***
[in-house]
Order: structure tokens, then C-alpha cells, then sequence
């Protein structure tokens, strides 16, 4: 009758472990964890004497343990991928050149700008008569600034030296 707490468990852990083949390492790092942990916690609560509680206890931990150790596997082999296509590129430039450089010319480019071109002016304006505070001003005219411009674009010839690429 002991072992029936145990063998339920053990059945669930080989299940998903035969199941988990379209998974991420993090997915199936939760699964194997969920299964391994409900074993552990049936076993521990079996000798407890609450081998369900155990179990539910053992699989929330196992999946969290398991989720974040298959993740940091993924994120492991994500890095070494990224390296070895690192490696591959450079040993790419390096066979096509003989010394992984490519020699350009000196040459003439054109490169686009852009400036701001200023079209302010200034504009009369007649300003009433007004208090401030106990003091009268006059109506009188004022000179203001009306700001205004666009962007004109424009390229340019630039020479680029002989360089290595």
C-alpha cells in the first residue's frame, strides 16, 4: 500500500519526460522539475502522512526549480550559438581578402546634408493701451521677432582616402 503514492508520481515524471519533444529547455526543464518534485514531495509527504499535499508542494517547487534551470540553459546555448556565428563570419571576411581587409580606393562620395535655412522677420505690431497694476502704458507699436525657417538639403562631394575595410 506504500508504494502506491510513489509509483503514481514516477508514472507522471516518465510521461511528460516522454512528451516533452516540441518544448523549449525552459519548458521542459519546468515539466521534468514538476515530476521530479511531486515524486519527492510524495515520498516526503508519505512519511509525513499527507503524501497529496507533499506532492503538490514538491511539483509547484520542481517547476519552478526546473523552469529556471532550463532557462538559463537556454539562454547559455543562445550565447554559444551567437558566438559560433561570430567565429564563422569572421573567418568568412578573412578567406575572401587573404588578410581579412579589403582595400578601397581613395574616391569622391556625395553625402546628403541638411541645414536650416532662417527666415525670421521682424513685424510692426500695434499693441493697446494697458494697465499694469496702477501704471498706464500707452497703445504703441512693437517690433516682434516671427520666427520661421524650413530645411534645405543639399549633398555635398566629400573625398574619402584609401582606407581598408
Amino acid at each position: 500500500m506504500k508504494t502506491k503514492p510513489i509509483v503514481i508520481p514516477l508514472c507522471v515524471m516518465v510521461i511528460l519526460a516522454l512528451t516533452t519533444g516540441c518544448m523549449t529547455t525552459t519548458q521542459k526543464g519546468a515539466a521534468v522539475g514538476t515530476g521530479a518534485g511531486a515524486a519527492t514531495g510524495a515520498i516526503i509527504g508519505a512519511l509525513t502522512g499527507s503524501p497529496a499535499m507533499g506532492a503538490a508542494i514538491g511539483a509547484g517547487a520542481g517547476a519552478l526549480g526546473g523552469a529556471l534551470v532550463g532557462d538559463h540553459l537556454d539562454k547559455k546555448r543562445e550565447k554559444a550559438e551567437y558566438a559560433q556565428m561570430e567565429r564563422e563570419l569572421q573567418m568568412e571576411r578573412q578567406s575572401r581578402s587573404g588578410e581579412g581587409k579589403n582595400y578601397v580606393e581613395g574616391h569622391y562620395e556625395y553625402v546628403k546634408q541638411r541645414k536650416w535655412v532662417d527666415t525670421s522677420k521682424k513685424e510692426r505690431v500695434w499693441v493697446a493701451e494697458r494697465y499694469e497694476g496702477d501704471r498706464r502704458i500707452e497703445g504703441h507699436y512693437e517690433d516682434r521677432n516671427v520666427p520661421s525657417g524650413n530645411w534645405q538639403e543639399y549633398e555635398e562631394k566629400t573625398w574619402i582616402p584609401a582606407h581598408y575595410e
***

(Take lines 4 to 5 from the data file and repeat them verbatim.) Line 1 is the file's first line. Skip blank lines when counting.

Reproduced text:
C-alpha cells in the first residue's frame, strides 16, 4: 500500500519526460522539475502522512526549480550559438581578402546634408493701451521677432582616402 503514492508520481515524471519533444529547455526543464518534485514531495509527504499535499508542494517547487534551470540553459546555448556565428563570419571576411581587409580606393562620395535655412522677420505690431497694476502704458507699436525657417538639403562631394575595410 506504500508504494502506491510513489509509483503514481514516477508514472507522471516518465510521461511528460516522454512528451516533452516540441518544448523549449525552459519548458521542459519546468515539466521534468514538476515530476521530479511531486515524486519527492510524495515520498516526503508519505512519511509525513499527507503524501497529496507533499506532492503538490514538491511539483509547484520542481517547476519552478526546473523552469529556471532550463532557462538559463537556454539562454547559455543562445550565447554559444551567437558566438559560433561570430567565429564563422569572421573567418568568412578573412578567406575572401587573404588578410581579412579589403582595400578601397581613395574616391569622391556625395553625402546628403541638411541645414536650416532662417527666415525670421521682424513685424510692426500695434499693441493697446494697458494697465499694469496702477501704471498706464500707452497703445504703441512693437517690433516682434516671427520666427520661421524650413530645411534645405543639399549633398555635398566629400573625398574619402584609401582606407581598408
Amino acid at each position: 500500500m506504500k508504494t502506491k503514492p510513489i509509483v503514481i508520481p514516477l508514472c507522471v515524471m516518465v510521461i511528460l519526460a516522454l512528451t516533452t519533444g516540441c518544448m523549449t529547455t525552459t519548458q521542459k526543464g519546468a515539466a521534468v522539475g514538476t515530476g521530479a518534485g511531486a515524486a519527492t514531495g510524495a515520498i516526503i509527504g508519505a512519511l509525513t502522512g499527507s503524501p497529496a499535499m507533499g506532492a503538490a508542494i514538491g511539483a509547484g517547487a520542481g517547476a519552478l526549480g526546473g523552469a529556471l534551470v532550463g532557462d538559463h540553459l537556454d539562454k547559455k546555448r543562445e550565447k554559444a550559438e551567437y558566438a559560433q556565428m561570430e567565429r564563422e563570419l569572421q573567418m568568412e571576411r578573412q578567406s575572401r581578402s587573404g588578410e581579412g581587409k579589403n582595400y578601397v580606393e581613395g574616391h569622391y562620395e556625395y553625402v546628403k546634408q541638411r541645414k536650416w535655412v532662417d527666415t525670421s522677420k521682424k513685424e510692426r505690431v500695434w499693441v493697446a493701451e494697458r494697465y499694469e497694476g496702477d501704471r498706464r502704458i500707452e497703445g504703441h507699436y512693437e517690433d516682434r521677432n516671427v520666427p520661421s525657417g524650413n530645411w534645405q538639403e543639399y549633398e555635398e562631394k566629400t573625398w574619402i582616402p584609401a582606407h581598408y575595410e